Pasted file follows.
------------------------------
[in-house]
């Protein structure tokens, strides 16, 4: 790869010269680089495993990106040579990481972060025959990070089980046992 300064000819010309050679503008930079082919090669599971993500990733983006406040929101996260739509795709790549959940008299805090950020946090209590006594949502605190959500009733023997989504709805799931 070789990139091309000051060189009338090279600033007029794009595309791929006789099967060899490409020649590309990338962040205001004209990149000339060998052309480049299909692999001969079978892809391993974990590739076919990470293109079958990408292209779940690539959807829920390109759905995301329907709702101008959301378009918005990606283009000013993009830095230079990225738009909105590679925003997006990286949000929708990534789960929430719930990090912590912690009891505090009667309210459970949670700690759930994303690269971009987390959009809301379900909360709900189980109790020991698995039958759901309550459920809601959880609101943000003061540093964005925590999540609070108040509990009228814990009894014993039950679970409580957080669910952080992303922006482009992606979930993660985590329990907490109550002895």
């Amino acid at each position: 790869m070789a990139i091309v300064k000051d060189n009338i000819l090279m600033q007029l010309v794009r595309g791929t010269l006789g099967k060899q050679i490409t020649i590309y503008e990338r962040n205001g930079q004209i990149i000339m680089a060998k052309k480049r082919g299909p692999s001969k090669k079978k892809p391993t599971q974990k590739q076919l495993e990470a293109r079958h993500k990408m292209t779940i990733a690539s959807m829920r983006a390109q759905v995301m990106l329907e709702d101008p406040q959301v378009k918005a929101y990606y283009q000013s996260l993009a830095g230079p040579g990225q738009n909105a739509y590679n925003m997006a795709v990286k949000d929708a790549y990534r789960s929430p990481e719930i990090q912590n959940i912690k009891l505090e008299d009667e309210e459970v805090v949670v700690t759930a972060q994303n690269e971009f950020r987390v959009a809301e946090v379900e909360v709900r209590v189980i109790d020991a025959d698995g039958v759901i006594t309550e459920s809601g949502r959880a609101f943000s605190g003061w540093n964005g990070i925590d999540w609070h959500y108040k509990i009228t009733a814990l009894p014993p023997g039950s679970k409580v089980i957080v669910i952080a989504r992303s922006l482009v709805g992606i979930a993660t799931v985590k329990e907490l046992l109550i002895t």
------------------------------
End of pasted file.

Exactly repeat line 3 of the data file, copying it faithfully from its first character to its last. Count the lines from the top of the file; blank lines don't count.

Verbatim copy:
């Amino acid at each position: 790869m070789a990139i091309v300064k000051d060189n009338i000819l090279m600033q007029l010309v794009r595309g791929t010269l006789g099967k060899q050679i490409t020649i590309y503008e990338r962040n205001g930079q004209i990149i000339m680089a060998k052309k480049r082919g299909p692999s001969k090669k079978k892809p391993t599971q974990k590739q076919l495993e990470a293109r079958h993500k990408m292209t779940i990733a690539s959807m829920r983006a390109q759905v995301m990106l329907e709702d101008p406040q959301v378009k918005a929101y990606y283009q000013s996260l993009a830095g230079p040579g990225q738009n909105a739509y590679n925003m997006a795709v990286k949000d929708a790549y990534r789960s929430p990481e719930i990090q912590n959940i912690k009891l505090e008299d009667e309210e459970v805090v949670v700690t759930a972060q994303n690269e971009f950020r987390v959009a809301e946090v379900e909360v709900r209590v189980i109790d020991a025959d698995g039958v759901i006594t309550e459920s809601g949502r959880a609101f943000s605190g003061w540093n964005g990070i925590d999540w609070h959500y108040k509990i009228t009733a814990l009894p014993p023997g039950s679970k409580v089980i957080v669910i952080a989504r992303s922006l482009v709805g992606i979930a993660t799931v985590k329990e907490l046992l109550i002895t």